After a tumultuous first season that was as talked about as it was criticized, The Newsroom returned for season two with "The First Thing We Do, Let's Kill All the Lawyers"
I had a love/hate relationship with The Newsroom season 1 and, yes, sometimes it felt like there was more hate than love. That's only because I'm a fan of Aaron Sorkin's work and when it falls short it's even more disappointing.
But I'm watching The Newsroom Season 2 with realistic expectation of improvement. And so far I'm satisfied.
The first episode opened with the ACN staff being deposed by $1,500-an-hour attorney Rebecca Halliday played by Marcia Gay Harden. Apparently Will and his crew made some questionable journalistic decisions when covering a story concerning a black ops mission. It garnered them record breaking ratings but also landed them in plenty of hot water.
This looks to be a season-long arc, which could bode well for the show as season one's weekly stories frequently felt like they were chosen via a dart throwing contest.
One of my biggest complaints last season was Sorkin's portrayal of his female characters. His attempts at quirky comedy fell so short that MacKenzie came across as klutzy and inept and Maggie was almost unwatchable.
There's definitely been improvement here. Mac was in complete control of her newsroom, other than Will ignoring her prompt during an on-air debate. She also said something stupid while not realizing she was on speaker phone but I can forgive those human moments if I'm convinced she's actually a confident professional who deserves her job and I saw evidence of that in this season premiere.
Maggie's an entirely different story. She may be farther out on the ledge than she was last season but as long as there's a story line to back that up, it could end up being compelling TV. All we know currently is that she went on assignment in Uganda and something terrible happened, leaving her so messed up that she chopped off her hair and dyed it orange. I'm definitely intrigued.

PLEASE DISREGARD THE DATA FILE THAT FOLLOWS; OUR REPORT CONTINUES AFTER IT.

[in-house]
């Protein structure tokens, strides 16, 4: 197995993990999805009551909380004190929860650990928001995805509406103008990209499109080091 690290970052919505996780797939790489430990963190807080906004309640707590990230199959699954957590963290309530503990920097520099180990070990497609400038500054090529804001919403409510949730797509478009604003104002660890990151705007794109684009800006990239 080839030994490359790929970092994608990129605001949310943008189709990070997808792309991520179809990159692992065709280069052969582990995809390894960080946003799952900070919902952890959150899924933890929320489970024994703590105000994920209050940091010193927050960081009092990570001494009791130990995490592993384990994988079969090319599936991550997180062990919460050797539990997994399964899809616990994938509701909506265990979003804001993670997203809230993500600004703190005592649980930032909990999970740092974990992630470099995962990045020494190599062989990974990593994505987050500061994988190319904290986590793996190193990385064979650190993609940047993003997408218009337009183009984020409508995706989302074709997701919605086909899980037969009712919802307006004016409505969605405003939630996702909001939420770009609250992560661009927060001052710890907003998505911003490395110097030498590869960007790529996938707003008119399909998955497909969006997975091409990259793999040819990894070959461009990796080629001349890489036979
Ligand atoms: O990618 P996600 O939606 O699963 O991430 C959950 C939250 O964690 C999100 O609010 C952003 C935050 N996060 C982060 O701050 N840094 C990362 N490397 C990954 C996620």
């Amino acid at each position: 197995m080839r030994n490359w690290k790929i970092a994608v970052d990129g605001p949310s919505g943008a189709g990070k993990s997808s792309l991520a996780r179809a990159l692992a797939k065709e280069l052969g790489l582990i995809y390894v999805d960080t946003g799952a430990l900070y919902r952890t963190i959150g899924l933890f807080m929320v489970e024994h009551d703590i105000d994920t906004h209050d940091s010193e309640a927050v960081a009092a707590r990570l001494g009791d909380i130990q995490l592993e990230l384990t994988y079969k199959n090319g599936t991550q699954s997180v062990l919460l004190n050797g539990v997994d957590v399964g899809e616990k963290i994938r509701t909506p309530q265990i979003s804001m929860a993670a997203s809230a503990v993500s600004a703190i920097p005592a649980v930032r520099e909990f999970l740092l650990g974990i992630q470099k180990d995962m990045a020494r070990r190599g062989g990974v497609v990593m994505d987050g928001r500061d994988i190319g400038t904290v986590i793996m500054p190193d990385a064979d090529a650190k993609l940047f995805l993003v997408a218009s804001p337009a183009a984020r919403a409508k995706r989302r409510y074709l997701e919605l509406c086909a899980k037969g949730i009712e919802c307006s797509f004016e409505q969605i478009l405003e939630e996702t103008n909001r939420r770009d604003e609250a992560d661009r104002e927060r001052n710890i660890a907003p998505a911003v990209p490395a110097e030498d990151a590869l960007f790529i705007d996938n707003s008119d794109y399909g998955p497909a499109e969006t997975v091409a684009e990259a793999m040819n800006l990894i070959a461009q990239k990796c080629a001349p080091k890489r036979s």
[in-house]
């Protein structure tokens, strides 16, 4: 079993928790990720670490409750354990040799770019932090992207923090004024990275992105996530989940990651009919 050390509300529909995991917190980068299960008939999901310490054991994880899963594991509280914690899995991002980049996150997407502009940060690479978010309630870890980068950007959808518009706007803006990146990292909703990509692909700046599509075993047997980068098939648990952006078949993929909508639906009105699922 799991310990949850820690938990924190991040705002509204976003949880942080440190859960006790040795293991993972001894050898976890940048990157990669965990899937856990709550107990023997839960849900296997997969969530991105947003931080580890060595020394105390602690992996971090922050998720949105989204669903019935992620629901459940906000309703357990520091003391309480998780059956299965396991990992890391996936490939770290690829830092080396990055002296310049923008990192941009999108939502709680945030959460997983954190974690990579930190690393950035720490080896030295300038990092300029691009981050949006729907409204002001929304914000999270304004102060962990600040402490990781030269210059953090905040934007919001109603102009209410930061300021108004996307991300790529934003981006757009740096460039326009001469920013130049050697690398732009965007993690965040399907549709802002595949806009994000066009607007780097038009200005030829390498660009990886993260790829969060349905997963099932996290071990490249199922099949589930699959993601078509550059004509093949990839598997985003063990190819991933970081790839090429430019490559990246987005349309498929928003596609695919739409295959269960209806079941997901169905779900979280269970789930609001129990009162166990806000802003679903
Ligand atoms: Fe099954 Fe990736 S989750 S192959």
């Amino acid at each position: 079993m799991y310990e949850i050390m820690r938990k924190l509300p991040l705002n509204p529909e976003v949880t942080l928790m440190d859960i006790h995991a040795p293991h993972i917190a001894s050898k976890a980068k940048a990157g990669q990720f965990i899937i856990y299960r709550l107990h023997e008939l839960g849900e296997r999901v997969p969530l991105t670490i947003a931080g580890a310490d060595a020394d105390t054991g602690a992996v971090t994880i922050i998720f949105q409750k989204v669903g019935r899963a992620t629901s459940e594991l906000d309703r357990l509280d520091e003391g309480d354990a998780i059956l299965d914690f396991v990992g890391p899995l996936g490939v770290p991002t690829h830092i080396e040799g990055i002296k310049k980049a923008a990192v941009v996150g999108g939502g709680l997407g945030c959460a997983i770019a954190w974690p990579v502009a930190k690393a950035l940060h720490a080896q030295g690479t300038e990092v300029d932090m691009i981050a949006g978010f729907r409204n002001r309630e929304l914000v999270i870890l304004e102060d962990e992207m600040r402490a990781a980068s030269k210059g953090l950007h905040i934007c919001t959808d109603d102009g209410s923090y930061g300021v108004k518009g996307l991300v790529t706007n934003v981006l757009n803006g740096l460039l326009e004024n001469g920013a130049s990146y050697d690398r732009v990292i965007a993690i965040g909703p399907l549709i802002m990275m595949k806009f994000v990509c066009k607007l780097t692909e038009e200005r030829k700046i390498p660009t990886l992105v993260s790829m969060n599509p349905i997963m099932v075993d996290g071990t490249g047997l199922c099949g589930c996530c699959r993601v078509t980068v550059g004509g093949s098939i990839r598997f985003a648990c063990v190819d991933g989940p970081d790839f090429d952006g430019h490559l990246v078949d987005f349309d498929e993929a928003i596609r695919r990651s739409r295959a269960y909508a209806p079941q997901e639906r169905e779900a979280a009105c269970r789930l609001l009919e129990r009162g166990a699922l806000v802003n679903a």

Maggie's state of mind could play into the current story in more ways than one, as Attorney Halliday told Will in this The Newsroom quote…
She better get unmessed up in a hurry because she's a character witness and she looks like the Girl With the Dragon Tattoo. | permalink
In flashbacks we began to see how the dominos fell that led to ACN's legal nightmare and how the personal and professional relationships have progressed.
After being rejected by Maggie, Jim jumped a bus to Nashua to cover the Romney campaign for a couple of weeks. Anyone who has had a workplace relationship go bad could feel for Jim as he all but begged Mac to send him away on assignment just to get some space between him and Maggie.
Don was working on being a good boyfriend. Where I disliked Don last season, he actually made me believe he was trying for all the right reasons this time around. That was, until Maggie's evil cousin sent him a YouTube video of her confession to Jim on the street.
For Don, it was almost a relief to know the truth because he'd been believing he was the bad guy for not being in love with Maggie. Unfortunately, where Don is set free, this may be the beginning of Maggie's downward spiral.
Will this open the door for a Don/Sloan hookup? Perhaps, but if it does I hope they take their time getting there.
Neil's gotten in on the ground floor of the Occupy Wall Street movement and this could be yet another story arc for the season. I'm fairly certain I'll be equally entertained and frustrated by the show's preachy hindsight on this issue.
Sam Waterston proved once again why he's one of my favorite actors, as Charlie appeared to have unique chemistry with every character with whom he he shared scenes.
And finally we get back to Will and Mac, the show's power couple that's not quite a couple and tends to stall out more than power through.
Again in flashbacks we saw Will feeling the sting of comparing the Tea Party to the Taliban after being kicked off of ACN's September 11 anniversary coverage. Mac was on the other end of the phone at midnight to hear his tail of woe as he sulked and smoked way too many cigarettes.
Will these two ever act like the adults they're suppose to be and confront their feelings for one another? I'd like to think so... but I refuse to get my hopes up as the show's history has given us male/female relationships reminiscent of junior high. I'm not naive enough to expect that to change any time soon.
But that's The Newsroom. It has quick witty dialogue, a talented cast and smart stories coupled with arrogant, preachy lectures and the slant of 20/20 hindsight. It is in equal turns incredibly frustrating and wonderfully entertaining. Here's to cautious optimism that I'll feel more love than hate for season 2.
C. Orlando is a TV Fanatic Staff Writer. Follow her on Twitter.Tags: Reviews, The Newsroom